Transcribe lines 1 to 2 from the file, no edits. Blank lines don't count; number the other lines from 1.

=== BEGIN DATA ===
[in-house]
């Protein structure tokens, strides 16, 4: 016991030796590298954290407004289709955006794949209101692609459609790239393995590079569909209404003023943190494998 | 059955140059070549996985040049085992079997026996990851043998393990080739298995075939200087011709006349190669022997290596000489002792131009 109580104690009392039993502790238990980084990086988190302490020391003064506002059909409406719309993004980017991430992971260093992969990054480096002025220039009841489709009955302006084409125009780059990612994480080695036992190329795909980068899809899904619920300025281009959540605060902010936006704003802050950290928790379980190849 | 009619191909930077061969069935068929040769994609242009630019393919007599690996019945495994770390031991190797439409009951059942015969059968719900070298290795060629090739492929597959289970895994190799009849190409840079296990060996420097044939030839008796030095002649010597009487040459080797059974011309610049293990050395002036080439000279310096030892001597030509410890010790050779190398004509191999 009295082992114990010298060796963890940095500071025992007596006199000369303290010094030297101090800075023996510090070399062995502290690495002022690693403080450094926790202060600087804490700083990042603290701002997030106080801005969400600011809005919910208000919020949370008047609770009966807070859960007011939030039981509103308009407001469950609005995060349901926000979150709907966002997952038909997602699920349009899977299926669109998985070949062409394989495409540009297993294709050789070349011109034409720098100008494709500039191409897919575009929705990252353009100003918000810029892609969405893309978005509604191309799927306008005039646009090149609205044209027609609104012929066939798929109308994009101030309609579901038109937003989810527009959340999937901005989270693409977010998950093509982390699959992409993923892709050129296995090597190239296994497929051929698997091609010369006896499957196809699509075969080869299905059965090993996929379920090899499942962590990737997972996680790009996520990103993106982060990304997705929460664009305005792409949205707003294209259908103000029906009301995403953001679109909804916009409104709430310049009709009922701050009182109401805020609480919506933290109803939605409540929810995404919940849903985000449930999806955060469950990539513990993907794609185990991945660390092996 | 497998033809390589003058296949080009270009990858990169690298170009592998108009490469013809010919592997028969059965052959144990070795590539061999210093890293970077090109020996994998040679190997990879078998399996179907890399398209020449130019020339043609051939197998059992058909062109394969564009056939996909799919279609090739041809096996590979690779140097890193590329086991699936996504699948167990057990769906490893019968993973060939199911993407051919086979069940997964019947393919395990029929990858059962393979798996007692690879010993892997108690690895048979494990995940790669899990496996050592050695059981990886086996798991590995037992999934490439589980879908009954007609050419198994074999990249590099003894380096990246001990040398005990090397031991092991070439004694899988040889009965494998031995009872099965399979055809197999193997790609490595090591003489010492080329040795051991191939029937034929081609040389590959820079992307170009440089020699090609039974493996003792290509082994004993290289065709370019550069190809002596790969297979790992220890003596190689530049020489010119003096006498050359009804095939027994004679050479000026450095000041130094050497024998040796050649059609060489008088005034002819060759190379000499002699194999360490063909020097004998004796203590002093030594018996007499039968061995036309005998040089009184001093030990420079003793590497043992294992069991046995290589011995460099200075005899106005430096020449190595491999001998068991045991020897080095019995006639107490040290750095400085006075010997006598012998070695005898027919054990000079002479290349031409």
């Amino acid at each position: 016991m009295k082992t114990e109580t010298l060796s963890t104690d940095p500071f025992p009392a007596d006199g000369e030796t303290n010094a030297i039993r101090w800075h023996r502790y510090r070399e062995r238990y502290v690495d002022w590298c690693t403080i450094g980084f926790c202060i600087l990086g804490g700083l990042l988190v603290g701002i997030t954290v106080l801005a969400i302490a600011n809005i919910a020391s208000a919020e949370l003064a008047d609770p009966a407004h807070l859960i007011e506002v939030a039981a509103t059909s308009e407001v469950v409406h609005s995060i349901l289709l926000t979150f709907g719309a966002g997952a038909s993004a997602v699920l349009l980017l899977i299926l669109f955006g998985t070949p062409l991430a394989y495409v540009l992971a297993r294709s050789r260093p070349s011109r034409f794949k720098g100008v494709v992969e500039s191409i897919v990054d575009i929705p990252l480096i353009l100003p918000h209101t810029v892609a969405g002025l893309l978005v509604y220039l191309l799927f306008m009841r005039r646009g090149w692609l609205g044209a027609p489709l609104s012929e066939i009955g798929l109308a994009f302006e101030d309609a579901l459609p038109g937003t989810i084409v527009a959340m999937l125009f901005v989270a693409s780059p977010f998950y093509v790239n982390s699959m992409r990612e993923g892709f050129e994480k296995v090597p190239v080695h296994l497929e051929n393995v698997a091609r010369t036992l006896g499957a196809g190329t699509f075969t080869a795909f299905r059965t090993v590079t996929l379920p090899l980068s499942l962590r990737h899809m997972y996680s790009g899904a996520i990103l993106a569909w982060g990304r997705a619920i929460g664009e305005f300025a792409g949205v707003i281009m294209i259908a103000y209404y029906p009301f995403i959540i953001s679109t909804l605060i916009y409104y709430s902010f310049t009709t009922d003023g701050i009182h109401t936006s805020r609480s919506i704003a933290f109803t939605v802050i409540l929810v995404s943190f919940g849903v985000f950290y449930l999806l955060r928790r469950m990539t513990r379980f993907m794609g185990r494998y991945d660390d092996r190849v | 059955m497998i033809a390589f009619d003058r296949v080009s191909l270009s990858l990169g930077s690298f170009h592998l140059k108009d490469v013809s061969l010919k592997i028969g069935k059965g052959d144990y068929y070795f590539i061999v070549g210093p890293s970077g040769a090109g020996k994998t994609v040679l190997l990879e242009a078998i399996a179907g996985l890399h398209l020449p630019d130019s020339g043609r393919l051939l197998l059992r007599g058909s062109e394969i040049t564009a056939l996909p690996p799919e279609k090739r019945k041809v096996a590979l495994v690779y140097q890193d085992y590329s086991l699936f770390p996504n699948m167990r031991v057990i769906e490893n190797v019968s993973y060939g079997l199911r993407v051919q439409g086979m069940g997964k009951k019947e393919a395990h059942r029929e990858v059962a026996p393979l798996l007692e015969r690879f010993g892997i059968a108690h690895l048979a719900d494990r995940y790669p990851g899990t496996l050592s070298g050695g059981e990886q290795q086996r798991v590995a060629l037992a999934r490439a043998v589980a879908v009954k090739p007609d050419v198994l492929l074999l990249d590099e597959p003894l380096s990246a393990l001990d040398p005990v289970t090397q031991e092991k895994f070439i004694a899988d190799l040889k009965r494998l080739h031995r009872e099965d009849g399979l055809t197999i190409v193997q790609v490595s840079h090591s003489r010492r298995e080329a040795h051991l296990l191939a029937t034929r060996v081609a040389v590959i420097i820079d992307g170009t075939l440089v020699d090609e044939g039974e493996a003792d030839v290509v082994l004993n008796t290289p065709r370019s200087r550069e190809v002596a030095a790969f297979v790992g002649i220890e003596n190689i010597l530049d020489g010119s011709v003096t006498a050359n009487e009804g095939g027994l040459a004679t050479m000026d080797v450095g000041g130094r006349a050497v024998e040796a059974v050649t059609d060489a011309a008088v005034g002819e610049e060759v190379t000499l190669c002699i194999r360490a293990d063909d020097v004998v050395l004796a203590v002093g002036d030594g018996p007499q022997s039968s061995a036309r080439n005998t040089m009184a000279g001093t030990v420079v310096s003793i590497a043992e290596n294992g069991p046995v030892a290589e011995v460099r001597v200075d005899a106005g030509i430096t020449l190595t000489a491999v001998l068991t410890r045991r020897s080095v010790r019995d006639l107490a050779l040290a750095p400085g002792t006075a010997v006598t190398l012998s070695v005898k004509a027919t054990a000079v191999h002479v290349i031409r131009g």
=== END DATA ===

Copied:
[in-house]
């Protein structure tokens, strides 16, 4: 016991030796590298954290407004289709955006794949209101692609459609790239393995590079569909209404003023943190494998 | 059955140059070549996985040049085992079997026996990851043998393990080739298995075939200087011709006349190669022997290596000489002792131009 109580104690009392039993502790238990980084990086988190302490020391003064506002059909409406719309993004980017991430992971260093992969990054480096002025220039009841489709009955302006084409125009780059990612994480080695036992190329795909980068899809899904619920300025281009959540605060902010936006704003802050950290928790379980190849 | 009619191909930077061969069935068929040769994609242009630019393919007599690996019945495994770390031991190797439409009951059942015969059968719900070298290795060629090739492929597959289970895994190799009849190409840079296990060996420097044939030839008796030095002649010597009487040459080797059974011309610049293990050395002036080439000279310096030892001597030509410890010790050779190398004509191999 009295082992114990010298060796963890940095500071025992007596006199000369303290010094030297101090800075023996510090070399062995502290690495002022690693403080450094926790202060600087804490700083990042603290701002997030106080801005969400600011809005919910208000919020949370008047609770009966807070859960007011939030039981509103308009407001469950609005995060349901926000979150709907966002997952038909997602699920349009899977299926669109998985070949062409394989495409540009297993294709050789070349011109034409720098100008494709500039191409897919575009929705990252353009100003918000810029892609969405893309978005509604191309799927306008005039646009090149609205044209027609609104012929066939798929109308994009101030309609579901038109937003989810527009959340999937901005989270693409977010998950093509982390699959992409993923892709050129296995090597190239296994497929051929698997091609010369006896499957196809699509075969080869299905059965090993996929379920090899499942962590990737997972996680790009996520990103993106982060990304997705929460664009305005792409949205707003294209259908103000029906009301995403953001679109909804916009409104709430310049009709009922701050009182109401805020609480919506933290109803939605409540929810995404919940849903985000449930999806955060469950990539513990993907794609185990991945660390092996 | 497998033809390589003058296949080009270009990858990169690298170009592998108009490469013809010919592997028969059965052959144990070795590539061999210093890293970077090109020996994998040679190997990879078998399996179907890399398209020449130019020339043609051939197998059992058909062109394969564009056939996909799919279609090739041809096996590979690779140097890193590329086991699936996504699948167990057990769906490893019968993973060939199911993407051919086979069940997964019947393919395990029929990858059962393979798996007692690879010993892997108690690895048979494990995940790669899990496996050592050695059981990886086996798991590995037992999934490439589980879908009954007609050419198994074999990249590099003894380096990246001990040398005990090397031991092991070439004694899988040889009965494998031995009872099965399979055809197999193997790609490595090591003489010492080329040795051991191939029937034929081609040389590959820079992307170009440089020699090609039974493996003792290509082994004993290289065709370019550069190809002596790969297979790992220890003596190689530049020489010119003096006498050359009804095939027994004679050479000026450095000041130094050497024998040796050649059609060489008088005034002819060759190379000499002699194999360490063909020097004998004796203590002093030594018996007499039968061995036309005998040089009184001093030990420079003793590497043992294992069991046995290589011995460099200075005899106005430096020449190595491999001998068991045991020897080095019995006639107490040290750095400085006075010997006598012998070695005898027919054990000079002479290349031409």